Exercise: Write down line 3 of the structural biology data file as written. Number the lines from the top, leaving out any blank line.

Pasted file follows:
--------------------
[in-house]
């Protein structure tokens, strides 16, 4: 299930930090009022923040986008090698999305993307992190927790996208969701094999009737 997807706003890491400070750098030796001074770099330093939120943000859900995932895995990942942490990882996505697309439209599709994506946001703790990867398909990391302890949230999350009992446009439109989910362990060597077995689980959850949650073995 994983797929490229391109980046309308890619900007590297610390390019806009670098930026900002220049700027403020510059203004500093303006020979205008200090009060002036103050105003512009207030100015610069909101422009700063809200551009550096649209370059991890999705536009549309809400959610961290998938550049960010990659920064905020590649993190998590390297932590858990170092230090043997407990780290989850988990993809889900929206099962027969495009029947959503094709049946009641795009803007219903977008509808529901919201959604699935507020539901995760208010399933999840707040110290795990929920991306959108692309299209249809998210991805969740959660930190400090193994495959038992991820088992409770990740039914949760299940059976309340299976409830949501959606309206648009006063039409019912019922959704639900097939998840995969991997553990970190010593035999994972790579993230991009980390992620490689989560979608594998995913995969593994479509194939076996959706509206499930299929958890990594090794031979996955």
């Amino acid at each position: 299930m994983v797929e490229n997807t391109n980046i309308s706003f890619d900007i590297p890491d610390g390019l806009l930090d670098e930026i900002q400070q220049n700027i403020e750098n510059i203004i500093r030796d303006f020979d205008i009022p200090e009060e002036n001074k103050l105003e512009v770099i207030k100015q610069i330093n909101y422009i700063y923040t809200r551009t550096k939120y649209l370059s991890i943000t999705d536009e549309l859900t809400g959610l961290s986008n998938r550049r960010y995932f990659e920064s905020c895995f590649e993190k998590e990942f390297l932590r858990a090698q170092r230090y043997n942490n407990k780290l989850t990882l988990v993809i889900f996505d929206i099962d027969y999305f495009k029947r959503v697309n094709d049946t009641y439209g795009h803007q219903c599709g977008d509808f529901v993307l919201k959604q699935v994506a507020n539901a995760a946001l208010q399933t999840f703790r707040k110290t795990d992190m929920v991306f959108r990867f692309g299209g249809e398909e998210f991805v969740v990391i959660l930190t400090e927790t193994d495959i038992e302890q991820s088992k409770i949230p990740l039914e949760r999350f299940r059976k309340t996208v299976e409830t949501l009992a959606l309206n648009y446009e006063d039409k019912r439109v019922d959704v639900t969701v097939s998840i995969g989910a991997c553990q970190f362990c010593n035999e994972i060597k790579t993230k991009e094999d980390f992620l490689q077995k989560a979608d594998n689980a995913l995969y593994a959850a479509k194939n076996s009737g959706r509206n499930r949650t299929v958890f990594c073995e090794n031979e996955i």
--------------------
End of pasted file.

């Amino acid at each position: 299930m994983v797929e490229n997807t391109n980046i309308s706003f890619d900007i590297p890491d610390g390019l806009l930090d670098e930026i900002q400070q220049n700027i403020e750098n510059i203004i500093r030796d303006f020979d205008i009022p200090e009060e002036n001074k103050l105003e512009v770099i207030k100015q610069i330093n909101y422009i700063y923040t809200r551009t550096k939120y649209l370059s991890i943000t999705d536009e549309l859900t809400g959610l961290s986008n998938r550049r960010y995932f990659e920064s905020c895995f590649e993190k998590e990942f390297l932590r858990a090698q170092r230090y043997n942490n407990k780290l989850t990882l988990v993809i889900f996505d929206i099962d027969y999305f495009k029947r959503v697309n094709d049946t009641y439209g795009h803007q219903c599709g977008d509808f529901v993307l919201k959604q699935v994506a507020n539901a995760a946001l208010q399933t999840f703790r707040k110290t795990d992190m929920v991306f959108r990867f692309g299209g249809e398909e998210f991805v969740v990391i959660l930190t400090e927790t193994d495959i038992e302890q991820s088992k409770i949230p990740l039914e949760r999350f299940r059976k309340t996208v299976e409830t949501l009992a959606l309206n648009y446009e006063d039409k019912r439109v019922d959704v639900t969701v097939s998840i995969g989910a991997c553990q970190f362990c010593n035999e994972i060597k790579t993230k991009e094999d980390f992620l490689q077995k989560a979608d594998n689980a995913l995969y593994a959850a479509k194939n076996s009737g959706r509206n499930r949650t299929v958890f990594c073995e090794n031979e996955i």